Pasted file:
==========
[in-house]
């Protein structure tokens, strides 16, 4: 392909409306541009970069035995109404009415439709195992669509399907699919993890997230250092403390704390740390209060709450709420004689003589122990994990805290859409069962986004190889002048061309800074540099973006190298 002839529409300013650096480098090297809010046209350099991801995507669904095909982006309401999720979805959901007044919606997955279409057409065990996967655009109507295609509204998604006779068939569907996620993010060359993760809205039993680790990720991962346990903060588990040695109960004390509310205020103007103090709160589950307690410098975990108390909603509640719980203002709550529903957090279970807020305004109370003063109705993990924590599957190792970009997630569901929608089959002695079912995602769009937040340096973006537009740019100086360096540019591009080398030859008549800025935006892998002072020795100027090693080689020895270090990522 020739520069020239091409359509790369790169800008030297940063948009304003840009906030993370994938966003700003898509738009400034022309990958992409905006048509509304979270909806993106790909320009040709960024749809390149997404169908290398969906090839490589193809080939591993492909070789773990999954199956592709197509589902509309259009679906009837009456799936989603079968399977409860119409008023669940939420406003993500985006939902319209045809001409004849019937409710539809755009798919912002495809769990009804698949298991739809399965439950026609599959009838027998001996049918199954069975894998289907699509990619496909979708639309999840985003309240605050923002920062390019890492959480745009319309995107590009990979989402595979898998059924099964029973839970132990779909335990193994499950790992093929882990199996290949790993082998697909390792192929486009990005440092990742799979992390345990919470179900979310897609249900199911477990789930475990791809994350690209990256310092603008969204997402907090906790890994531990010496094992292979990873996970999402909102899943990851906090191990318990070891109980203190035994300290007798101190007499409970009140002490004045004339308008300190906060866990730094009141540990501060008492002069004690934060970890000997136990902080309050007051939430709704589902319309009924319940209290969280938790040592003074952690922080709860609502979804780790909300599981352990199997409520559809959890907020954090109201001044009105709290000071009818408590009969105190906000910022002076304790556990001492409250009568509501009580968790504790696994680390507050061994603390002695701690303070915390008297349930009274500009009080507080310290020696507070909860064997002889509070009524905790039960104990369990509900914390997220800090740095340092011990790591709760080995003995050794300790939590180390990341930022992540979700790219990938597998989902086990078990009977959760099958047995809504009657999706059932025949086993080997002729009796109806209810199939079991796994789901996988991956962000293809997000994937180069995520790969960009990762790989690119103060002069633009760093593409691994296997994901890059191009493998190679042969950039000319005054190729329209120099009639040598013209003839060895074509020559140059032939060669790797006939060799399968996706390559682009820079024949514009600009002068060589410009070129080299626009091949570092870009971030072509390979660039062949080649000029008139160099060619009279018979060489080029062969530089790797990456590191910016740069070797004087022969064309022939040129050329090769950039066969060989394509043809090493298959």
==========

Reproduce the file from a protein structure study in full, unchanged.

[in-house]
């Protein structure tokens, strides 16, 4: 392909409306541009970069035995109404009415439709195992669509399907699919993890997230250092403390704390740390209060709450709420004689003589122990994990805290859409069962986004190889002048061309800074540099973006190298 002839529409300013650096480098090297809010046209350099991801995507669904095909982006309401999720979805959901007044919606997955279409057409065990996967655009109507295609509204998604006779068939569907996620993010060359993760809205039993680790990720991962346990903060588990040695109960004390509310205020103007103090709160589950307690410098975990108390909603509640719980203002709550529903957090279970807020305004109370003063109705993990924590599957190792970009997630569901929608089959002695079912995602769009937040340096973006537009740019100086360096540019591009080398030859008549800025935006892998002072020795100027090693080689020895270090990522 020739520069020239091409359509790369790169800008030297940063948009304003840009906030993370994938966003700003898509738009400034022309990958992409905006048509509304979270909806993106790909320009040709960024749809390149997404169908290398969906090839490589193809080939591993492909070789773990999954199956592709197509589902509309259009679906009837009456799936989603079968399977409860119409008023669940939420406003993500985006939902319209045809001409004849019937409710539809755009798919912002495809769990009804698949298991739809399965439950026609599959009838027998001996049918199954069975894998289907699509990619496909979708639309999840985003309240605050923002920062390019890492959480745009319309995107590009990979989402595979898998059924099964029973839970132990779909335990193994499950790992093929882990199996290949790993082998697909390792192929486009990005440092990742799979992390345990919470179900979310897609249900199911477990789930475990791809994350690209990256310092603008969204997402907090906790890994531990010496094992292979990873996970999402909102899943990851906090191990318990070891109980203190035994300290007798101190007499409970009140002490004045004339308008300190906060866990730094009141540990501060008492002069004690934060970890000997136990902080309050007051939430709704589902319309009924319940209290969280938790040592003074952690922080709860609502979804780790909300599981352990199997409520559809959890907020954090109201001044009105709290000071009818408590009969105190906000910022002076304790556990001492409250009568509501009580968790504790696994680390507050061994603390002695701690303070915390008297349930009274500009009080507080310290020696507070909860064997002889509070009524905790039960104990369990509900914390997220800090740095340092011990790591709760080995003995050794300790939590180390990341930022992540979700790219990938597998989902086990078990009977959760099958047995809504009657999706059932025949086993080997002729009796109806209810199939079991796994789901996988991956962000293809997000994937180069995520790969960009990762790989690119103060002069633009760093593409691994296997994901890059191009493998190679042969950039000319005054190729329209120099009639040598013209003839060895074509020559140059032939060669790797006939060799399968996706390559682009820079024949514009600009002068060589410009070129080299626009091949570092870009971030072509390979660039062949080649000029008139160099060619009279018979060489080029062969530089790797990456590191910016740069070797004087022969064309022939040129050329090769950039066969060989394509043809090493298959």